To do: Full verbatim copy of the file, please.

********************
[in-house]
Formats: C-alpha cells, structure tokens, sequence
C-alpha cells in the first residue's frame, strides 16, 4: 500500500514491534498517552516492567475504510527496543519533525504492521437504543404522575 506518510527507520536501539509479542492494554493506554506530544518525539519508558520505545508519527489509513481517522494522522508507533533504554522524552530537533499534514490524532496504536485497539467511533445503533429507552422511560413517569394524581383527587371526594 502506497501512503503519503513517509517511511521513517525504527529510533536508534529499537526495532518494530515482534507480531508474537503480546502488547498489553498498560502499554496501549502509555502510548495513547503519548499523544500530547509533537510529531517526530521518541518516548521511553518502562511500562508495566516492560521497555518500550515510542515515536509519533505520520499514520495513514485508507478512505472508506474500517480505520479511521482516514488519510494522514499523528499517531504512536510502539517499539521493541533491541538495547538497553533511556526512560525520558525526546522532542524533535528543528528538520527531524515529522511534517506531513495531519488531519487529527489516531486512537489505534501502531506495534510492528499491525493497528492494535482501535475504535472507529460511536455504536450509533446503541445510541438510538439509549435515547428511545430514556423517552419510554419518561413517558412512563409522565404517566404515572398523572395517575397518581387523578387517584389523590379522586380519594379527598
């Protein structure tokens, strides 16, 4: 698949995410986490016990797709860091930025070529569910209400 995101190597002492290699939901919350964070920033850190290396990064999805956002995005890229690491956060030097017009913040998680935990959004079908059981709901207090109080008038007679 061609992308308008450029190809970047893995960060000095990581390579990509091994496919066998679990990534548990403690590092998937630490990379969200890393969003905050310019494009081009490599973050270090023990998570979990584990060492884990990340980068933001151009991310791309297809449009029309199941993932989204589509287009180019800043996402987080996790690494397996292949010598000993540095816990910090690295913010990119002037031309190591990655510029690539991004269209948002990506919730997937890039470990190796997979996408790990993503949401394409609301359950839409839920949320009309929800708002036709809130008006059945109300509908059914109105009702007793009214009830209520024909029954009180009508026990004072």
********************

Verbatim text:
[in-house]
Formats: C-alpha cells, structure tokens, sequence
C-alpha cells in the first residue's frame, strides 16, 4: 500500500514491534498517552516492567475504510527496543519533525504492521437504543404522575 506518510527507520536501539509479542492494554493506554506530544518525539519508558520505545508519527489509513481517522494522522508507533533504554522524552530537533499534514490524532496504536485497539467511533445503533429507552422511560413517569394524581383527587371526594 502506497501512503503519503513517509517511511521513517525504527529510533536508534529499537526495532518494530515482534507480531508474537503480546502488547498489553498498560502499554496501549502509555502510548495513547503519548499523544500530547509533537510529531517526530521518541518516548521511553518502562511500562508495566516492560521497555518500550515510542515515536509519533505520520499514520495513514485508507478512505472508506474500517480505520479511521482516514488519510494522514499523528499517531504512536510502539517499539521493541533491541538495547538497553533511556526512560525520558525526546522532542524533535528543528528538520527531524515529522511534517506531513495531519488531519487529527489516531486512537489505534501502531506495534510492528499491525493497528492494535482501535475504535472507529460511536455504536450509533446503541445510541438510538439509549435515547428511545430514556423517552419510554419518561413517558412512563409522565404517566404515572398523572395517575397518581387523578387517584389523590379522586380519594379527598
């Protein structure tokens, strides 16, 4: 698949995410986490016990797709860091930025070529569910209400 995101190597002492290699939901919350964070920033850190290396990064999805956002995005890229690491956060030097017009913040998680935990959004079908059981709901207090109080008038007679 061609992308308008450029190809970047893995960060000095990581390579990509091994496919066998679990990534548990403690590092998937630490990379969200890393969003905050310019494009081009490599973050270090023990998570979990584990060492884990990340980068933001151009991310791309297809449009029309199941993932989204589509287009180019800043996402987080996790690494397996292949010598000993540095816990910090690295913010990119002037031309190591990655510029690539991004269209948002990506919730997937890039470990190796997979996408790990993503949401394409609301359950839409839920949320009309929800708002036709809130008006059945109300509908059914109105009702007793009214009830209520024909029954009180009508026990004072």